The Chester marching band made up in enthusiasm what they lacked in precision as they led a parade of veterans, sea cadets, volunteer firefighters, scouts, girl guides, and the Legion-sponsored peewee hockey team through town to a church service. That concluded the somber, or rather sober, part of the day’s rituals.

The local Legion was the hub for the rest of Remembrance Day. This is one of two days a year the Legion welcomes non-members. The women's auxilliary put on a buffet spread. My father's choir provided the entertainment, an afternoon performing sing-along war tunes. "It's a Long Way to Tipperary", "Pack Up Your Troubles", "White Cliffs of Dover", "You'll Get Used To It". I sang along. I know the words to these songs, but where and when did I learn them? The audience singing got louder with each $2.50 glass of Keith's. All the seats were taken, so I stood at the back near the bar. An elderly man with a row of medals on his navy blazer shuffled up.

"How are you then Jimmy?" asked the woman tending bar.

"I'm some dry Dorene."

"Another Keith's then?"

His grin was all the answer needed.

Today's dream travel destination: The lovely village of Chester, Nova Scotia, Canada.

Friday, November 10, 2006

Table For One

"Will Madame be dining alone?"

When I first began business travel, these words made me quickly scan the restaurant to see who was staring at the big "L" on my forehead. I just knew they were thinking: "Pity, she has no friends." "What, can't get a date?" "Huh, looks like she's been stood up." "Loser!" I would eat dinner at my little table feeling the heat of the million watt spot light over my head. (Yes, my ego was that big!)

Now I know better. I might still suspect people are thinking those pitiful thoughts, but I don't give a shit. One of the few advantages of aging is getting over yourself. So that dining alone on a business trip is not torture, it is a treat. An hour or so of blissful peace. Courtesy demands that my cell phone be turned off. Smiling people bring me artfully prepared food and drink, and clean up after me. I read the local paper. Issues and events that matter to people in different places can be fascinating, enlightening, or hilarious. I bring a book for back up. And, best of all, my employer pays for it.

Last night, as the waitress put a plate of PEI mussels in front of me, (steamed in Guiness and garlic, yummy,) I felt a twinge of guilt for my Beloved at home. He is dealing with the houshold grind and chaos while my whims are catered to.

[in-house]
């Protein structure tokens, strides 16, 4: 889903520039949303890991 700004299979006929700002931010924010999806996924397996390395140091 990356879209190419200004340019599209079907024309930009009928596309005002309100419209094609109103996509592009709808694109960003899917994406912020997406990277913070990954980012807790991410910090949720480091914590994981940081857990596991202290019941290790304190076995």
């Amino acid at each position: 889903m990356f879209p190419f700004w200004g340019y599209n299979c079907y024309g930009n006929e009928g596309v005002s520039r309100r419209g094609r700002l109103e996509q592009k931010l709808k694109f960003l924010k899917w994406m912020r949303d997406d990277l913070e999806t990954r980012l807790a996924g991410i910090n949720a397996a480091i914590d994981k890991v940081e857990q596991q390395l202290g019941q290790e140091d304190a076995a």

The guilt fades with every succulent mussel. By dessert time, guilt shmilt. This is bliss. Sorry Sweetie.

Today's dream travel destination: Where I am, but do not have time to explore. Prince Edward Island, Canada.

Tuesday, November 07, 2006

On the Road Again

Hell is a 5 hour, fully loaded, red-eye flight from Vancouver to Toronto. Stuck in a window seat next to a large snoring man. Oh to hell with correctness, he's a lard ass, overflowing the middle seat. Don't people his size have to buy two seats? And he's a smoker. He reeks of the last nine or ten cigarettes he must have desperately chain smoked before boarding.

It is past midnight, but I cannot sleep, and the movie sucks. This is a work trip, it's not even anywhere fun like our approaching adventure. I read the in-flight magazine. Then the French Version. I. Am. So. Bored.

Wise fliers avoid alcohol and drink lots of water. Screw that. I order a beer, hoping it will make me sleepy. It doesn't. I have another. Not totally ignoring flying wisdom, I have been sucking back my bottled water too. Now I desperately have to pee. To do that I have to get past my two sleeping seatmates. I wake them, and they graciously get up. By the time I come back, lard ass is asleep again. God I hate the window seat, but it was all I could get. I am claustrophobic, and get antsy any time I am not in an aisle seat; at football games, movies, the bus, whatever. At a funeral I would wrestle the grieving widow if she tried to move me down the pew. "So sorry for your terrible loss, but you will only get me to move by prying my cold dead hands off this seat." Oooops, bad analogy.